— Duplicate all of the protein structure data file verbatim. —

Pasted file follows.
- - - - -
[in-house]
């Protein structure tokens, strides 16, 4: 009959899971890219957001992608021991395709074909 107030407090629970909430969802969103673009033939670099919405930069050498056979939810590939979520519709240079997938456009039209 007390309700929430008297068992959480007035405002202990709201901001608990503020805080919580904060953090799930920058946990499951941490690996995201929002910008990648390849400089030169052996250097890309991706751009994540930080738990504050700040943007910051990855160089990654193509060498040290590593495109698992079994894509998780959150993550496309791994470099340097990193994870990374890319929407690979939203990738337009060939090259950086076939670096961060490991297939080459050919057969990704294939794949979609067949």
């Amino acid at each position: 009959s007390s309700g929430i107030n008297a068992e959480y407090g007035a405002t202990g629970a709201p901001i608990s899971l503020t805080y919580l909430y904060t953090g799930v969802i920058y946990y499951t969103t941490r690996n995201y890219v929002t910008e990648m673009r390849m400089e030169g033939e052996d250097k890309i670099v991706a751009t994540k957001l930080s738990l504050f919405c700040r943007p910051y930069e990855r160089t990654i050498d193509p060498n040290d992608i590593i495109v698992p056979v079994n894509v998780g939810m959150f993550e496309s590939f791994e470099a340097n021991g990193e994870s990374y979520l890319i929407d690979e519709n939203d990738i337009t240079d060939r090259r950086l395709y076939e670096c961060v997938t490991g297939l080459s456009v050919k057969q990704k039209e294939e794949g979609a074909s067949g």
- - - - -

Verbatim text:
[in-house]
């Protein structure tokens, strides 16, 4: 009959899971890219957001992608021991395709074909 107030407090629970909430969802969103673009033939670099919405930069050498056979939810590939979520519709240079997938456009039209 007390309700929430008297068992959480007035405002202990709201901001608990503020805080919580904060953090799930920058946990499951941490690996995201929002910008990648390849400089030169052996250097890309991706751009994540930080738990504050700040943007910051990855160089990654193509060498040290590593495109698992079994894509998780959150993550496309791994470099340097990193994870990374890319929407690979939203990738337009060939090259950086076939670096961060490991297939080459050919057969990704294939794949979609067949």
């Amino acid at each position: 009959s007390s309700g929430i107030n008297a068992e959480y407090g007035a405002t202990g629970a709201p901001i608990s899971l503020t805080y919580l909430y904060t953090g799930v969802i920058y946990y499951t969103t941490r690996n995201y890219v929002t910008e990648m673009r390849m400089e030169g033939e052996d250097k890309i670099v991706a751009t994540k957001l930080s738990l504050f919405c700040r943007p910051y930069e990855r160089t990654i050498d193509p060498n040290d992608i590593i495109v698992p056979v079994n894509v998780g939810m959150f993550e496309s590939f791994e470099a340097n021991g990193e994870s990374y979520l890319i929407d690979e519709n939203d990738i337009t240079d060939r090259r950086l395709y076939e670096c961060v997938t490991g297939l080459s456009v050919k057969q990704k039209e294939e794949g979609a074909s067949g």